Also, the ankle support system is comfortable to wear and it may be installed fairly easily.
Therefore, the present invention comprises, in a broad aspect, an ankle support system for use with athletic footwear of the lacing type, the ankle support system including:
a leg brace adapted to be removably affixed to a leg which is adapted to be received in the athletic footwear; and
an anchoring strap mounted to the leg brace for retaining the ankle brace to the athletic footwear, the anchoring strap comprising lace engaging means for removably attaching the anchoring strap to the lacing, the ankle support constituting means to limit over-inversion movement of the ankle-joint of the foot.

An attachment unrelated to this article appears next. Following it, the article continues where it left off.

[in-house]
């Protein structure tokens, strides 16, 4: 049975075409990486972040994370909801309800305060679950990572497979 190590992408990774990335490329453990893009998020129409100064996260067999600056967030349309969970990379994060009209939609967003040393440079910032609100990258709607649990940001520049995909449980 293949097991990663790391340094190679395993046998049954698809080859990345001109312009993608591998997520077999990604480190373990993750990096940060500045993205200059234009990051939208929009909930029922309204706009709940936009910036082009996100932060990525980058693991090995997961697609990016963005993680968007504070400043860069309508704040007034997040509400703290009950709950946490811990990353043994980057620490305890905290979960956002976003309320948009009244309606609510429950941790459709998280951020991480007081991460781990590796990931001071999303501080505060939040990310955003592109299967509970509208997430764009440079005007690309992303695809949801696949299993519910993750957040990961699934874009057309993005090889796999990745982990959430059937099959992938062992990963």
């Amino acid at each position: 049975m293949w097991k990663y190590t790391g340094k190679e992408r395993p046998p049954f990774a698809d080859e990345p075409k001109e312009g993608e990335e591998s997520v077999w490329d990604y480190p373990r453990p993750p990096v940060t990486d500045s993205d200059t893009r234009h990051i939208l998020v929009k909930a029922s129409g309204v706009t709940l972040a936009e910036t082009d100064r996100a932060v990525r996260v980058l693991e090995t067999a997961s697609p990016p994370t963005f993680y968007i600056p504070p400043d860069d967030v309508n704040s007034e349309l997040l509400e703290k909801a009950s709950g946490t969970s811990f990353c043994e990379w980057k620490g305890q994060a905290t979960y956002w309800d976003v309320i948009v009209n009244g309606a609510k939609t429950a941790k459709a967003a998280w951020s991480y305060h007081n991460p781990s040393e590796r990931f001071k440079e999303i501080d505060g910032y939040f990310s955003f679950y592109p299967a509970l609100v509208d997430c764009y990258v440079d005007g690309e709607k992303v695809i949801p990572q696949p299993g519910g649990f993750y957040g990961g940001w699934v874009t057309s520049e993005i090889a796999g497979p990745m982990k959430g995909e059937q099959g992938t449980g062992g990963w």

A preferred embodiment of the present invention will now be described with relation to the annexed drawings in which:
FIG. 1 is a schematical view illustrating a human foot in over-inversion of the ankle;
FIG. 2 is a perspective view of the ankle support system, according to the invention, shown on the foot of a wearer, the shoe being omitted;
FIG. 3 is a perspective view of an anchoring strip of the ankle support system, mounted to a shoe;
FIG. 4 is a perspective view of the ankle support system, according to the invention, the foot of a wearer being received in a shoe;
FIG. 5 illustrates in perspective the leg brace; and
FIG. 6 illustrates a method of installing the leg brace on the leg.